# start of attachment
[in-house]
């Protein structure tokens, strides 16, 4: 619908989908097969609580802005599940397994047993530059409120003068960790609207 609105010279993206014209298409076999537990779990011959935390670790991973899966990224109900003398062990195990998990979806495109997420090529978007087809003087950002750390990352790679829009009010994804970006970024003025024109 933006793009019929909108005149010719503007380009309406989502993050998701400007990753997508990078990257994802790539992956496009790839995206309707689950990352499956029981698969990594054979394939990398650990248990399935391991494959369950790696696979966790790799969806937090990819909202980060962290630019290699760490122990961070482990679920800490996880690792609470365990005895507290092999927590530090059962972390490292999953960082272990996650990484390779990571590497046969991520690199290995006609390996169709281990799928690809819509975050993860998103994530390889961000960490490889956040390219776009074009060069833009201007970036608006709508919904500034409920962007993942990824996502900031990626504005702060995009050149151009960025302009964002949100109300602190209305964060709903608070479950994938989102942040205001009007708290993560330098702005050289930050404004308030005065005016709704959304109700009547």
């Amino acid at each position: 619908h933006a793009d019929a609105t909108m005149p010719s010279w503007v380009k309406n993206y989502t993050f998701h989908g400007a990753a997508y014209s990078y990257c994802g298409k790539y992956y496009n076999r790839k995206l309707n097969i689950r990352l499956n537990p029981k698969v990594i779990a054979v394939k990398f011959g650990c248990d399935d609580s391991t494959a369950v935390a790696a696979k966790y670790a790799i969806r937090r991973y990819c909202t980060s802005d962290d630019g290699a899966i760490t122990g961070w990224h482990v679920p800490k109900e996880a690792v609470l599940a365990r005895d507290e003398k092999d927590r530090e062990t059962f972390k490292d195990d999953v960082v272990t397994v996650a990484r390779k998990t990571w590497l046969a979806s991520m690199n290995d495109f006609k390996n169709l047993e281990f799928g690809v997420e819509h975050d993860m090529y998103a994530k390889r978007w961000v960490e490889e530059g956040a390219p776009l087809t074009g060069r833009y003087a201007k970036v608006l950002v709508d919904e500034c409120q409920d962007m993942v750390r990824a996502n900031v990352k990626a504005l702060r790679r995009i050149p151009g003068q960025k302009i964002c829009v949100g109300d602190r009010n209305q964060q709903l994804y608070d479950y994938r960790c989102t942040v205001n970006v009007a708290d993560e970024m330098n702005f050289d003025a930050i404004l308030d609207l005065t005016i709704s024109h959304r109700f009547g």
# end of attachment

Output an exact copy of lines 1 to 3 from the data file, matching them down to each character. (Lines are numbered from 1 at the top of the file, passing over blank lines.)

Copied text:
[in-house]
């Protein structure tokens, strides 16, 4: 619908989908097969609580802005599940397994047993530059409120003068960790609207 609105010279993206014209298409076999537990779990011959935390670790991973899966990224109900003398062990195990998990979806495109997420090529978007087809003087950002750390990352790679829009009010994804970006970024003025024109 933006793009019929909108005149010719503007380009309406989502993050998701400007990753997508990078990257994802790539992956496009790839995206309707689950990352499956029981698969990594054979394939990398650990248990399935391991494959369950790696696979966790790799969806937090990819909202980060962290630019290699760490122990961070482990679920800490996880690792609470365990005895507290092999927590530090059962972390490292999953960082272990996650990484390779990571590497046969991520690199290995006609390996169709281990799928690809819509975050993860998103994530390889961000960490490889956040390219776009074009060069833009201007970036608006709508919904500034409920962007993942990824996502900031990626504005702060995009050149151009960025302009964002949100109300602190209305964060709903608070479950994938989102942040205001009007708290993560330098702005050289930050404004308030005065005016709704959304109700009547």
């Amino acid at each position: 619908h933006a793009d019929a609105t909108m005149p010719s010279w503007v380009k309406n993206y989502t993050f998701h989908g400007a990753a997508y014209s990078y990257c994802g298409k790539y992956y496009n076999r790839k995206l309707n097969i689950r990352l499956n537990p029981k698969v990594i779990a054979v394939k990398f011959g650990c248990d399935d609580s391991t494959a369950v935390a790696a696979k966790y670790a790799i969806r937090r991973y990819c909202t980060s802005d962290d630019g290699a899966i760490t122990g961070w990224h482990v679920p800490k109900e996880a690792v609470l599940a365990r005895d507290e003398k092999d927590r530090e062990t059962f972390k490292d195990d999953v960082v272990t397994v996650a990484r390779k998990t990571w590497l046969a979806s991520m690199n290995d495109f006609k390996n169709l047993e281990f799928g690809v997420e819509h975050d993860m090529y998103a994530k390889r978007w961000v960490e490889e530059g956040a390219p776009l087809t074009g060069r833009y003087a201007k970036v608006l950002v709508d919904e500034c409120q409920d962007m993942v750390r990824a996502n900031v990352k990626a504005l702060r790679r995009i050149p151009g003068q960025k302009i964002c829009v949100g109300d602190r009010n209305q964060q709903l994804y608070d479950y994938r960790c989102t942040v205001n970006v009007a708290d993560e970024m330098n702005f050289d003025a930050i404004l308030d609207l005065t005016i709704s024109h959304r109700f009547g």